The creation of the controversial new employment status, under which individuals will be able to opt out of certain employment rights in exchange for shares in their employer company, has been subject to 'ping pong' between the House of Commons and the House of Lords to agree on the final wording of the legislation.
The Government had previously introduced a seven-day 'cooling off' period into the scheme, giving an employee additional time to decide whether to accept the offer of an employee shareholder job. Companies making an offer of a job under one of the new contracts will also have to provide written statements setting out the rights that the employee is giving up, and the type of shares that will be granted in exchange. The legislation was also amended to make it clear that jobseekers would not be forced to take an employee shareholder job or risk losing unemployment benefits.
Share plans expert Matthew Findley of Pinsent Masons, the law firm behind Out-Law.com, said although the Government will now succeed in implementing its proposal this was nothing more than a "pyrrhic victory". "The idea has never been considered likely to become mainstream and the need for individuals to be provided with independent advice at the expense of the employer is likely to be the final nail in the coffin in that regard," he said.
Employment law expert Christopher Mordue of Pinsent Masons went on to explain that, although the concessions were "understandable", the cost of providing independent legal advice to every candidate could discourage employers, many of whom had already dismissed the proposed new contracts as "unappealing or irrelevant".
'Employee shareholder' status has been proposed as a third form of employment status, alongside 'employee' and 'worker', taking effect as a new form of equity-linked employment contract. In exchange for giving up certain employment rights, employees will become owners of a stake in the business they work for by being given shares in the employer company worth between £2,000 and £50,000. Any profit on employee shareholder shares not exceeding £50,000 in value at the time of acquisition will be exempt from capital gains tax (CGT) when the shares are sold.
In exchange, an employee shareholder will not have certain rights which a 'standard' employee would have, including those in relation to unfair dismissal, redundancy and certain statutory rights to request flexible working and time off for training. Employee shareholders will still be protected from 'automatic' unfair dismissals, such as those stemming from discrimination or as a result of whistleblowing. Existing employees cannot be forced to take up employee shareholder status, but employers will be able to choose to offer only the employee shareholder status to new joiners.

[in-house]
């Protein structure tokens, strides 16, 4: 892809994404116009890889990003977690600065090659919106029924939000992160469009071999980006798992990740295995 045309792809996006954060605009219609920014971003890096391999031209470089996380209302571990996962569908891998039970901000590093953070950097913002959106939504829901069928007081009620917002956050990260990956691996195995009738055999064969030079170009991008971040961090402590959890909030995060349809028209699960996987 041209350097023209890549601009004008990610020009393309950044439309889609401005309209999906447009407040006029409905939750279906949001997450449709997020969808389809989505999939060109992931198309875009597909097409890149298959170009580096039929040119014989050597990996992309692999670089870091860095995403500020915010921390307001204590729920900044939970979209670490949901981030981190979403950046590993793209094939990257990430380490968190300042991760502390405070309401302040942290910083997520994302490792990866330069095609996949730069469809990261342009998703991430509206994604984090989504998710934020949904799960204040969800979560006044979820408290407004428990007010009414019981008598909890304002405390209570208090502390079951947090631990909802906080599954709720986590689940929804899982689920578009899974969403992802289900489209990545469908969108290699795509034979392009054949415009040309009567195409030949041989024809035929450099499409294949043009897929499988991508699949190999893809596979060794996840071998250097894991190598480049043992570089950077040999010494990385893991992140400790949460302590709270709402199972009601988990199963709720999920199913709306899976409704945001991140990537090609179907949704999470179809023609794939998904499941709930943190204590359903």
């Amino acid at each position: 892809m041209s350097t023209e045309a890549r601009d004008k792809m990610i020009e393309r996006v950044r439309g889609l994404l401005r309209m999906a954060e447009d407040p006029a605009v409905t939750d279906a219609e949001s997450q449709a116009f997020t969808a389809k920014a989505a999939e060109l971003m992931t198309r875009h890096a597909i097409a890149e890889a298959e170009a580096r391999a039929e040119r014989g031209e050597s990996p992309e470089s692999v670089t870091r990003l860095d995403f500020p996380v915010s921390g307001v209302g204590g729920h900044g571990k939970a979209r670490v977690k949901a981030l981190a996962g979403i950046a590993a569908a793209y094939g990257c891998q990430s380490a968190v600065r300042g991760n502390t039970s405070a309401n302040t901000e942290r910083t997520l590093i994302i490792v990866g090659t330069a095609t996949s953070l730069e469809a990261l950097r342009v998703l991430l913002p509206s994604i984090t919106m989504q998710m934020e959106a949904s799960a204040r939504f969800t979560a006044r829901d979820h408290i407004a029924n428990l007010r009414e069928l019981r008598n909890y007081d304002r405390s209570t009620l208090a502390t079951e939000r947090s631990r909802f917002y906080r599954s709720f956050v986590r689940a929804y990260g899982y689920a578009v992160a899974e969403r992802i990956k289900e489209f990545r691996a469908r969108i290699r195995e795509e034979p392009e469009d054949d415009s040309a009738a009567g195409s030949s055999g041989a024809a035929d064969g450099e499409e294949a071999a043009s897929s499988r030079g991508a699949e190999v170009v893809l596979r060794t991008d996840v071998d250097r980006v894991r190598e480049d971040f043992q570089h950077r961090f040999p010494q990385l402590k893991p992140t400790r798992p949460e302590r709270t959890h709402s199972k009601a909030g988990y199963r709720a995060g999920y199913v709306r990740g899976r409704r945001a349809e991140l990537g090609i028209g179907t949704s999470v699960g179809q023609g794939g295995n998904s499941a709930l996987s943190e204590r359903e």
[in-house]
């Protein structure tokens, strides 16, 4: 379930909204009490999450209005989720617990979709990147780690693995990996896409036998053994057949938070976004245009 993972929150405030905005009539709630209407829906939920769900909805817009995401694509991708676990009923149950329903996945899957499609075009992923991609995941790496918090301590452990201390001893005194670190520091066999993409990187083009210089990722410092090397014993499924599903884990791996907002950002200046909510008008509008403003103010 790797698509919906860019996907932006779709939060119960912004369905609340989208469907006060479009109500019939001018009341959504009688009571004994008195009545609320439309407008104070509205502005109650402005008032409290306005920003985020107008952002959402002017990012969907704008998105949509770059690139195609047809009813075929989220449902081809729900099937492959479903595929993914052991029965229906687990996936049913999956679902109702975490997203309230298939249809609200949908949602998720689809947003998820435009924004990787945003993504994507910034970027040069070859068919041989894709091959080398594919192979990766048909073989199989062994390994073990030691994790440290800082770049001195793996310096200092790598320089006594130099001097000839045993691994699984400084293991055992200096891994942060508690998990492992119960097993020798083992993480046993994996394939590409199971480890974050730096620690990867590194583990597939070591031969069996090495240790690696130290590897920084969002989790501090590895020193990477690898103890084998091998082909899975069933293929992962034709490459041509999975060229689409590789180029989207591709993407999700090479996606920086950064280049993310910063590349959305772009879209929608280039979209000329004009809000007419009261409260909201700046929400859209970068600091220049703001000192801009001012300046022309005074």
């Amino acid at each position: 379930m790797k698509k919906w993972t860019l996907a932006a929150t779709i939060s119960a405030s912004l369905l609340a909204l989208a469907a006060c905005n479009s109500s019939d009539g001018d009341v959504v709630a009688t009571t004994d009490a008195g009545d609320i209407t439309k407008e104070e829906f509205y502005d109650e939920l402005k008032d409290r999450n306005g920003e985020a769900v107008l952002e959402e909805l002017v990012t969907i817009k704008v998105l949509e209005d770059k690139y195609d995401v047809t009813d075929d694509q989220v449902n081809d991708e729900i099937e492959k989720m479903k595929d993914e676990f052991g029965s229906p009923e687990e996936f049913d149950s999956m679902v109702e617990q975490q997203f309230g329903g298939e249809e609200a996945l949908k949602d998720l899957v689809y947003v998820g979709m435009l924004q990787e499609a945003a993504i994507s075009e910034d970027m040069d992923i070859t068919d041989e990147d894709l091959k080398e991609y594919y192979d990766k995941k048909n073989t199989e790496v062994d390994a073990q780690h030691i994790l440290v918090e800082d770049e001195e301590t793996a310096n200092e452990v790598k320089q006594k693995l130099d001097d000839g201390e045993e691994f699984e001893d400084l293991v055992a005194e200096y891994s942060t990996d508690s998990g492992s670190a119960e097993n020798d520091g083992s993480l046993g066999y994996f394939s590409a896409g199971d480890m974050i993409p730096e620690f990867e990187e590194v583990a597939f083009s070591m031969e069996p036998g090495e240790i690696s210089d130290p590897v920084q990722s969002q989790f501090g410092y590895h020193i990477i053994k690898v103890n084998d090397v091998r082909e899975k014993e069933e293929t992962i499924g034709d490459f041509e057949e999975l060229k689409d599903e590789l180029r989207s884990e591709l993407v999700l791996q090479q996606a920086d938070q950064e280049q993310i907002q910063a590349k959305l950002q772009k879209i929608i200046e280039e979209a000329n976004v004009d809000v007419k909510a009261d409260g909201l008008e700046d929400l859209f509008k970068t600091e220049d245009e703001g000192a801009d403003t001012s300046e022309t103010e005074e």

The new amendment states that, after receiving the "statement of particulars" from a potential employer, an individual must receive independent legal advice. The seven-day 'cooling-off' period will run from the date that the advice is given, and any acceptance by the individual will have no legal effect until this period has passed.
Advice can be given by a legal professional, certified trade union official or a certified adviser in an advice centre, and the adviser cannot be employed by or connected with the company. Any "reasonable costs" of providing the legal advice must be met by the company, even if the individual does not accept the job offer.
Presenting the amendment to the House of Lords, Viscount Younger said that nobody would be "compelled" to apply for or accept one of the new contracts.
"The package of amendments ensures that individuals entering into employee shareholder status are given the opportunity to fully understand the employee shareholder contract, the benefits and the risks involved," he said. "The package ensures that the individual will have the space, the time and the means to receive and weigh up the information in order to make an informed decision that is right for them."
Experts from Pinsent Masons said that it was "unlikely" that the new type of employment contract would be used extensively by employers.
"It has always been the case that the only group of people for whom this might be appealing are those in start-up companies and for senior employees in unlisted companies for whom unfair dismissal rights are of limited concern and where the special tax treatment will be particularly attractive," said share plans expert Matthew Findley. "The additional cost of independent advice will put off some of those who would otherwise have used the arrangement in this way, which is probably what the House of Lords wanted to achieve given the extent of opposition to the proposal and current attitudes to 'unacceptable' tax planning."
"It is important to remember that this scheme is of very limited value to employers in minimising the risks of employment disputes on termination –those offered employee shareholder status will be advised by their independent lawyer that they will retain the vast majority of their employment rights, especially the ability to make discrimination claims or to argue that they have been dismissed for reasons which are automatically unfair, such as pregnancy," employment law expert Christopher Mordue said.
"For most employers, the upfront costs of providing this legal advice to all new recruits, and risk of losing the candidate, would outweigh the actual risk and cost of unfair dismissal claims," he said.